Cloud innovation: Becoming a proactive data defender has been saved
Cloud innovation: Becoming a proactive data defender
A blog post by Diana Kearns-Manolatos, senior manager, Center for Integrated Research, Deloitte Services LP
Deloitte’s research, “An integrated approach to your cloud migration strategy,” found 70% of surveyed organizations with a mature cloud and cyber strategy report doing well or very well in using advanced technologies to predict potential future risks and threats. Undoubtedly, artificial intelligence (AI) has an important role to play in enabling proactive cloud and cybersecurity strategies with advanced predictive capabilities across business, workforce, and customer operations.
For example, security teams have a large volume of daily activities, and a certain level of abnormal activity does not necessarily indicate a threat, just business as usual. Being able to tell the difference can be a challenge. However, organizations can use cloud-enabled machine learning (ML) to identify anomalous events, such as a Trojan horse activating “under cover” of a storm to send data to an unusual location rather than business continuity controls being implemented wherein data is rerouted to a planned location.
The cloud has an important role to play in enabling the chief information security officer (CISO) and the organization to become a proactive data defender.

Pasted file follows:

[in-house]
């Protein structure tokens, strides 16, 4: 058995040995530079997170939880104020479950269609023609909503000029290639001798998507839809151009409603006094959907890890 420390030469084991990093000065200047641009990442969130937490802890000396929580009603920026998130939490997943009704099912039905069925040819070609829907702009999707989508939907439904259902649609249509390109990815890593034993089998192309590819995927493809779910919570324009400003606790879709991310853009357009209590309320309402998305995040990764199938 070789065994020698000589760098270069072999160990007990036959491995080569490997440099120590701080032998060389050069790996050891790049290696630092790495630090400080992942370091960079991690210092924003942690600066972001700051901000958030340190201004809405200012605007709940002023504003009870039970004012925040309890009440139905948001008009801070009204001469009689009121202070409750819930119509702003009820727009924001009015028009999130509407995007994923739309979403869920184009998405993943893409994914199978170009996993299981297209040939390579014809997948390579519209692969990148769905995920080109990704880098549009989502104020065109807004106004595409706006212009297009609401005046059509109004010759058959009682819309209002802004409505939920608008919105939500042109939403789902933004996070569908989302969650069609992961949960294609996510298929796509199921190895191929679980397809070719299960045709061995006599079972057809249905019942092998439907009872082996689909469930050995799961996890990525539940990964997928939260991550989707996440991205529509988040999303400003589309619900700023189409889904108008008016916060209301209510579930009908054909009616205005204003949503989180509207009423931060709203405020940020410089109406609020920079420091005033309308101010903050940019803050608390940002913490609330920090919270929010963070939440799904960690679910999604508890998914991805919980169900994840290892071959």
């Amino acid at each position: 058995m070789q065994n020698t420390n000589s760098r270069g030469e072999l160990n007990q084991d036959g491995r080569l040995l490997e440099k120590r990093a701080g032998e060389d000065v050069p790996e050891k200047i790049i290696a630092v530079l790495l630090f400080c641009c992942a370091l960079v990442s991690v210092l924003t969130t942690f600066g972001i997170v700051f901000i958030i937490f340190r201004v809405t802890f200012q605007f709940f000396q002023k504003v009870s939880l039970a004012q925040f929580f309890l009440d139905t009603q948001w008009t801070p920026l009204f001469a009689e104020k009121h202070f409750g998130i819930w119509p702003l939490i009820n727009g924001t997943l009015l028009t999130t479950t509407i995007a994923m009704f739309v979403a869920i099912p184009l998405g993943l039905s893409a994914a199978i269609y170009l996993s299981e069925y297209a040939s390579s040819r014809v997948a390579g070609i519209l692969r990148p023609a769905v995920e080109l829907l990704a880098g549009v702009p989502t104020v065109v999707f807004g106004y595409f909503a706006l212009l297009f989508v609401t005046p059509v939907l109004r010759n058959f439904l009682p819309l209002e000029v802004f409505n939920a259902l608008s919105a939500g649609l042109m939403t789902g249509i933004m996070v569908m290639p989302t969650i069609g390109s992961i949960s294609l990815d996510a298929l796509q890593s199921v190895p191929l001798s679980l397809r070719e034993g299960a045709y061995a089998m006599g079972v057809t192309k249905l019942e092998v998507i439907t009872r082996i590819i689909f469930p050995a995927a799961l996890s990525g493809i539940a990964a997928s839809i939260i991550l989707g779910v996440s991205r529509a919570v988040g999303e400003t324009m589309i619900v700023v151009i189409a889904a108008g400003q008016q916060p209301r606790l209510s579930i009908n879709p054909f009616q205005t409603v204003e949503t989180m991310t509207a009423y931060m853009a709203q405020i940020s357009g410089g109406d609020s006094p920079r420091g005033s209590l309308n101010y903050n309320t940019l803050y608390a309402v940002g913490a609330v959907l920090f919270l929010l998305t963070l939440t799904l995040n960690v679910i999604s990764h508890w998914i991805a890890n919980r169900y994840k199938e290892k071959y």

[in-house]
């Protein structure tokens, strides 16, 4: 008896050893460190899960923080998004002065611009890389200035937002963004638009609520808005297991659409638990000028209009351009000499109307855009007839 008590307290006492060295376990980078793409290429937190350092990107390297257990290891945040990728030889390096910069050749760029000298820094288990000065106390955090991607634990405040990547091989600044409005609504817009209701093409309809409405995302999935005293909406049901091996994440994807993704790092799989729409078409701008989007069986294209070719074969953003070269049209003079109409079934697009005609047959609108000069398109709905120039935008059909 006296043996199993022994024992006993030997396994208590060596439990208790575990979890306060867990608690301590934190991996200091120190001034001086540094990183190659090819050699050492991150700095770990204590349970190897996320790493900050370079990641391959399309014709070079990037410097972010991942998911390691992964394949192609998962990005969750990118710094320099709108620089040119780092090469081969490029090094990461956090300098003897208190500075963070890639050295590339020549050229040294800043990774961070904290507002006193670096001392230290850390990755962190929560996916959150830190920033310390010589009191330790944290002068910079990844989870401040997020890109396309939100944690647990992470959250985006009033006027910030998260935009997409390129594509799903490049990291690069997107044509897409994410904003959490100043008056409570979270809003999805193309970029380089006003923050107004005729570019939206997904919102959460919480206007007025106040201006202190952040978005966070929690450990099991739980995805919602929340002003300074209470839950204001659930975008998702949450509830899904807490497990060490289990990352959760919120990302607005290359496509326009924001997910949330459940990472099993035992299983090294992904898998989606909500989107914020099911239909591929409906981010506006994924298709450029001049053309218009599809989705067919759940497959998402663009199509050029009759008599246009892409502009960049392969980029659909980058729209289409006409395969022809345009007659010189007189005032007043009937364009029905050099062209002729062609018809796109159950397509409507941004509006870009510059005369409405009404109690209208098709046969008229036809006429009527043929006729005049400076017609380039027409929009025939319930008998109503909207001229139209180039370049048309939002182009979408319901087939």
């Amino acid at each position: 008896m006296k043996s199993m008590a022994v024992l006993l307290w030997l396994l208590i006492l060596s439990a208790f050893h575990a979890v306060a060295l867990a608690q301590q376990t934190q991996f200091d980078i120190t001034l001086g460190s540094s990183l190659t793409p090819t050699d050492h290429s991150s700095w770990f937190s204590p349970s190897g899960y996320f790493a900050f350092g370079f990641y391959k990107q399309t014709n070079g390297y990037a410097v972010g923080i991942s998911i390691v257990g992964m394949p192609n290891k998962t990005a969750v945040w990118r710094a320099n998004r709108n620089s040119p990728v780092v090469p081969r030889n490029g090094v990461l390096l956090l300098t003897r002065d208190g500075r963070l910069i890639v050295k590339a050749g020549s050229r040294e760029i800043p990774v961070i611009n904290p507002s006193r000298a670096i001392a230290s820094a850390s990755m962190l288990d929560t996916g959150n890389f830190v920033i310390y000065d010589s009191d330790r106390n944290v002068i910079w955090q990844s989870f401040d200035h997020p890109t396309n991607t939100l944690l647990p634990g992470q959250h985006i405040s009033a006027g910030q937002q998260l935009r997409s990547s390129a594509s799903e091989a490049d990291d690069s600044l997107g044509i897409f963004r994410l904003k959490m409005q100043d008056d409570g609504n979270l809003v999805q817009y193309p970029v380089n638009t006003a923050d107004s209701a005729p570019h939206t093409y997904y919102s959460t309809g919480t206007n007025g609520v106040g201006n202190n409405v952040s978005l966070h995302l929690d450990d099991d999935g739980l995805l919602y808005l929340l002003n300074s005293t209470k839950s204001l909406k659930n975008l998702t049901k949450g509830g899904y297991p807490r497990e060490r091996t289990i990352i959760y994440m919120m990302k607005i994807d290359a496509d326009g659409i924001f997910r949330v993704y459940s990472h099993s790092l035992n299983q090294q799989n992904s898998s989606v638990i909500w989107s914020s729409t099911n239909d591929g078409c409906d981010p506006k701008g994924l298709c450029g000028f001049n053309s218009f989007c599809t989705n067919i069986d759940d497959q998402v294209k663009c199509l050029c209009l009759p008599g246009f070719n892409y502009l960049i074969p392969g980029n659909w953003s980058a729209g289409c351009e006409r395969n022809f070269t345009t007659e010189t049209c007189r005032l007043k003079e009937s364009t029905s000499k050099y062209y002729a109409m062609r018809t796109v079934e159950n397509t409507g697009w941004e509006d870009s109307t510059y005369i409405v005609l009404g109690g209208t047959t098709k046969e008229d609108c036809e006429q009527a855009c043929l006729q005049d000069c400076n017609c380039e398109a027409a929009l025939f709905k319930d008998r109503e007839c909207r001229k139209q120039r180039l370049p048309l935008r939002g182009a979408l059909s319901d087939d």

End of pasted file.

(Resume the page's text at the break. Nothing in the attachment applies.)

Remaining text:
Business and technology strategies for the proactive data defender
The proactive data defender’s cloud innovation strategy focuses on four key business outcomes:
- Proactive governance applies not just to data and automation, but also to more mature AI and machine learning predictive analysis that can enhance security across the entire digital ecosystem, including predictive threat monitoring and self-healing infrastructures.
- Data intelligence strategies must be highly mature for this scenario, with strong AI/ML capabilities trained to detect and respond to cyber risks and govern operations automatically.
- Creating and maintaining frictionless and agile experience management would need to balance false positives of AI systems related to issues like a fraud that could lock systems and adversely affect the customer experience with automated fraud detection vis-à-vis improved data privacy and customer trust.
- A network-of-ecosystems approach would allow the organization to collect important real-time and historical data for threat monitoring and to understand networked relationships related to known and unknown threats across customers, suppliers, partners, and more.
Given these business requirements, the proactive data defender’s cloud innovation program would benefit from:
- Being centralized to tightly manage data, application, network, and infrastructure access only to authorized individuals;
- Having some standards to help meet baseline regulatory, compliance, industry, and technology standards that could affect security and integrity;
- Taking an agile approach to keep pace with a continuously shifting threat landscape, with an automated process, controls, and risk reviews and solutions that improve with time; and
- Embracing a plural cloud strategy that allows the flexibility to use a private cloud for high-security data requirements.
Innovating the future with the cloud
The proactive data defender is one of several cloud scenarios where cloud innovation programs today are looking to build new organizational infrastructures for the future. To learn more about this business case and other future cloud scenarios, visit our Deloitte Insights article, “A new framing for cloud innovation,” and don’t miss our upcoming post, “Cloud innovation: Becoming an AI-fueled entrepreneur.”
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